Sunday, December 23, 2007

Confucianism and Economics

I believe America can benefit greatly from Confucianism. I am thinking more and more that Americans interested in Confucianism should want to see Confucian ethics make inroads on Wall Street.

American finance has suffered many shocks from unethical business. How many shocks can the economy absorb before the harm becomes irreparable?

A few years back we suffered a crisis in the savings and loan industry and many savings and loan banks were driven essentially into bankruptcy. Then World Com created a bubble in the internet business with a false report about projected internet usage. Now we have the sub-prime mortgage scandal. Dishonest businessmen have probably inflicted more financial losses upon America than the Al Qaeda attack of 9/11.

In the Dec. 23, 2007 issue of the Sunday New York Times, Ben Stein wrote in his "Everybody's Business" column an article entitled: "Tattered Standard of Duty on Wall Street."

Here is his concluding paragraph:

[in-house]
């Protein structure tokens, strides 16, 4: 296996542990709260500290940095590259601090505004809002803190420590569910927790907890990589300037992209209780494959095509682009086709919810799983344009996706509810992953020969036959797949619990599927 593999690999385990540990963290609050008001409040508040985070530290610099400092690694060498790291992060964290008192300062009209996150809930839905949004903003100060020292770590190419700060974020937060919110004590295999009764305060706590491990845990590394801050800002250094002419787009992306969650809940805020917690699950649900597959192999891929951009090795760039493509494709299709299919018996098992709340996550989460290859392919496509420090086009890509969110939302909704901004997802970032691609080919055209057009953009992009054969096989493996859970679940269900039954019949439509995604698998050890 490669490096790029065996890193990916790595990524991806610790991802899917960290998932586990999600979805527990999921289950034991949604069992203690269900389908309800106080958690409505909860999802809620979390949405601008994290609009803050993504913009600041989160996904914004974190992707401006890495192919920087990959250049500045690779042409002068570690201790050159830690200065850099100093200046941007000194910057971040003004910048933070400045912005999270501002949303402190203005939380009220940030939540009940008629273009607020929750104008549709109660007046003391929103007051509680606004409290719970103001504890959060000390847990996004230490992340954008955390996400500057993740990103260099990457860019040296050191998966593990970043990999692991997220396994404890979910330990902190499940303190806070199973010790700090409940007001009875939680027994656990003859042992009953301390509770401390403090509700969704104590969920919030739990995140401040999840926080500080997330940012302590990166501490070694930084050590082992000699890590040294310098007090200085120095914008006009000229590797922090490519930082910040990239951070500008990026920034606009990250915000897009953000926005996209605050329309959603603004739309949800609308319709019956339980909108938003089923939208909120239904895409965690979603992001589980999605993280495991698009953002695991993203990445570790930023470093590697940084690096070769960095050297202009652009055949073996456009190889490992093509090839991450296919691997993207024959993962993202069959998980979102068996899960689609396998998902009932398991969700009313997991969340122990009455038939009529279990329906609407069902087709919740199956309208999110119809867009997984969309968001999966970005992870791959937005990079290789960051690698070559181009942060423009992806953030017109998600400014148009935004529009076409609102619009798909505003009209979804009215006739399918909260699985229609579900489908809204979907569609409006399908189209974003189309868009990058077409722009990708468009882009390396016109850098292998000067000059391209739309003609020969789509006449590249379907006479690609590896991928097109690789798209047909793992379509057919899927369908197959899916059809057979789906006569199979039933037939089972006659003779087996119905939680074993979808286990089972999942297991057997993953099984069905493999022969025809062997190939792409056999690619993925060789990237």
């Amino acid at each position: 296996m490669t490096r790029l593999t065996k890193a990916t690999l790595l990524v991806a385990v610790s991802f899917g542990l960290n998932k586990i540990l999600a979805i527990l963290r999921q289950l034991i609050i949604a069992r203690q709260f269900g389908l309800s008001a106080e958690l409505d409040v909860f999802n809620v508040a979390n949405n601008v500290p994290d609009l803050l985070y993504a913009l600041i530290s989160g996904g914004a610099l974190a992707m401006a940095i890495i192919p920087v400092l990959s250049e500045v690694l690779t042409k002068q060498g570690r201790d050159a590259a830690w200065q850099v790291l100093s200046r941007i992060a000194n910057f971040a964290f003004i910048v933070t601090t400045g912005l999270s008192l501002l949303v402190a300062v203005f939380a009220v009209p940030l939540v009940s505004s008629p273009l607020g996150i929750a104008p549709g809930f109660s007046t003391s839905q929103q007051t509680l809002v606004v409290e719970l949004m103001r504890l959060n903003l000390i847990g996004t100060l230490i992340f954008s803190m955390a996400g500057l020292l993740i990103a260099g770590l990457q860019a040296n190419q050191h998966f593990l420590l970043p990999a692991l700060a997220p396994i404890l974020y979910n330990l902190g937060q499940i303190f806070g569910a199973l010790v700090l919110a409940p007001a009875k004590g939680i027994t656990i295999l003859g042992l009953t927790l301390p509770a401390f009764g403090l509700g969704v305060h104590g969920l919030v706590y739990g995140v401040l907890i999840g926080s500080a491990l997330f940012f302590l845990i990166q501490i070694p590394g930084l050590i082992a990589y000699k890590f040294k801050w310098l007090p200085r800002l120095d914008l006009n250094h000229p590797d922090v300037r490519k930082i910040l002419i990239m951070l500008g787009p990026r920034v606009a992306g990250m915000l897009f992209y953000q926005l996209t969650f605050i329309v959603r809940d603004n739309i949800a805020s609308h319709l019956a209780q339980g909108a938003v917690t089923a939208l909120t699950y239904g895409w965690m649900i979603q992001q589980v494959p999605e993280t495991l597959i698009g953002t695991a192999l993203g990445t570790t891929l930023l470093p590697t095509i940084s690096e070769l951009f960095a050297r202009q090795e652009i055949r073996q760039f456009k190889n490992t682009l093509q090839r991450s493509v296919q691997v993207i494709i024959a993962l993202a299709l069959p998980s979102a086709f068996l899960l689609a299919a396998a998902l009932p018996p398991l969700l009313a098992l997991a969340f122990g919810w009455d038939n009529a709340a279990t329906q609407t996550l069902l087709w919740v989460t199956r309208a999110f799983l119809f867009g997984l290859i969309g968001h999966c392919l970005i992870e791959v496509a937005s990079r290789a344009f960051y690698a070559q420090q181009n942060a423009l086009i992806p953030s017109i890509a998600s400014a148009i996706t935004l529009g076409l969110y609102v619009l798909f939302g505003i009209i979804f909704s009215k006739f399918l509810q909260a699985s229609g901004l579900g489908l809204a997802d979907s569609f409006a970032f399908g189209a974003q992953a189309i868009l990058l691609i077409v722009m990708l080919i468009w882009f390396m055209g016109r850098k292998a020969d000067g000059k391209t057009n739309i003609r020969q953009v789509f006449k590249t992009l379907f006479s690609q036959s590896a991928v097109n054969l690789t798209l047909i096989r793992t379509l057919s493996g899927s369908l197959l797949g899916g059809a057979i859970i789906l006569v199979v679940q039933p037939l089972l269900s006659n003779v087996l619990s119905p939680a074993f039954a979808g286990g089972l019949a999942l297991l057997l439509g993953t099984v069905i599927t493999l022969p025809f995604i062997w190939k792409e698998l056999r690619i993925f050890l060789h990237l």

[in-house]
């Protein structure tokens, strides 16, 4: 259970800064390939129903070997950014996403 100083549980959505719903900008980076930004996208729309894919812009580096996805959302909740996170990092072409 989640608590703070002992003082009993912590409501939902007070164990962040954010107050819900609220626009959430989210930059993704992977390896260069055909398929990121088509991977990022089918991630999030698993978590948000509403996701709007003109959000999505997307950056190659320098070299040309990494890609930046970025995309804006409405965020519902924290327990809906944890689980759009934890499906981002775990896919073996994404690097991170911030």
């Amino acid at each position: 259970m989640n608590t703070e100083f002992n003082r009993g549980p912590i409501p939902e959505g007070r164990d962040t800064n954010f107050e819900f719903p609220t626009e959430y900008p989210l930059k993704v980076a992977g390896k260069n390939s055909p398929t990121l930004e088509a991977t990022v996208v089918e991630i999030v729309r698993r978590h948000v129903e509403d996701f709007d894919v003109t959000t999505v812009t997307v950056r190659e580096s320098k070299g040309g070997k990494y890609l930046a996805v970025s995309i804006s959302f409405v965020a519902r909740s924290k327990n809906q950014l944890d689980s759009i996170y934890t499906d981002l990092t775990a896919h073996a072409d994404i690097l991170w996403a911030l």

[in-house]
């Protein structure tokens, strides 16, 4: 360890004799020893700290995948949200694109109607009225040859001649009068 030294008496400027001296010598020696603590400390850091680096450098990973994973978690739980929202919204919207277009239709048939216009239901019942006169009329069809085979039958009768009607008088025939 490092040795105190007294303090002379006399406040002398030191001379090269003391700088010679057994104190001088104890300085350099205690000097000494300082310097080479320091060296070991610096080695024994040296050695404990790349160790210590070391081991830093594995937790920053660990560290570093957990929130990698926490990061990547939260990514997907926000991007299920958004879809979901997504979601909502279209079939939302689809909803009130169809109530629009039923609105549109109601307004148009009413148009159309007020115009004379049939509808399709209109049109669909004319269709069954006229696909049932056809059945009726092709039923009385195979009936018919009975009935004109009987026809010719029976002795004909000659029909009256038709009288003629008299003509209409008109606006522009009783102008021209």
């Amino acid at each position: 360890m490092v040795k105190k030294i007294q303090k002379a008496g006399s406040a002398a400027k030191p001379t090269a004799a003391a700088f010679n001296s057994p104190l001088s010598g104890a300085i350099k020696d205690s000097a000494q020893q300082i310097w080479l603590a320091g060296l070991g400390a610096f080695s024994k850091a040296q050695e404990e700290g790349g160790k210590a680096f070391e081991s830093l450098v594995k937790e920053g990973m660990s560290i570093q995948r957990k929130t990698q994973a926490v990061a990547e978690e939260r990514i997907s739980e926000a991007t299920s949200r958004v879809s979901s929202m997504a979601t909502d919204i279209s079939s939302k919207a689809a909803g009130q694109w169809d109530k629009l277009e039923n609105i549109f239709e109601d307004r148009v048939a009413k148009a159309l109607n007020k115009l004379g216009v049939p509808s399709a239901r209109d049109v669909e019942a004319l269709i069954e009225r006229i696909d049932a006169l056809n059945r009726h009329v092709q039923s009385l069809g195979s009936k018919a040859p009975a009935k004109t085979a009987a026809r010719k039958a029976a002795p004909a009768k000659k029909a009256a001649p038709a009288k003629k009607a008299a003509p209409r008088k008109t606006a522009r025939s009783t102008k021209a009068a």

"... are we a nation if there is no meaningful restraint on what people can do with an offering statement and a computer screen inside our borders? We surely cannot remain a republic under law if there is no law except the axiom from "Richard II" that "they well deserve to have, that know the strong'st and surest way to get."

His point is that businessmen at reputable companies are violating their fiduciary duty and getting away with it.

Confucianism cares about the prosperity of the people and about moral leadership. The salt and iron debates and Mencius's discussion of the Well-Field system prove that Confucians have historically cared about economics and taxes when the people's prosperity was threatened.

The people's prosperity is threatened today. Confucians can and should work to restore fairness and ethics to Wall Street.


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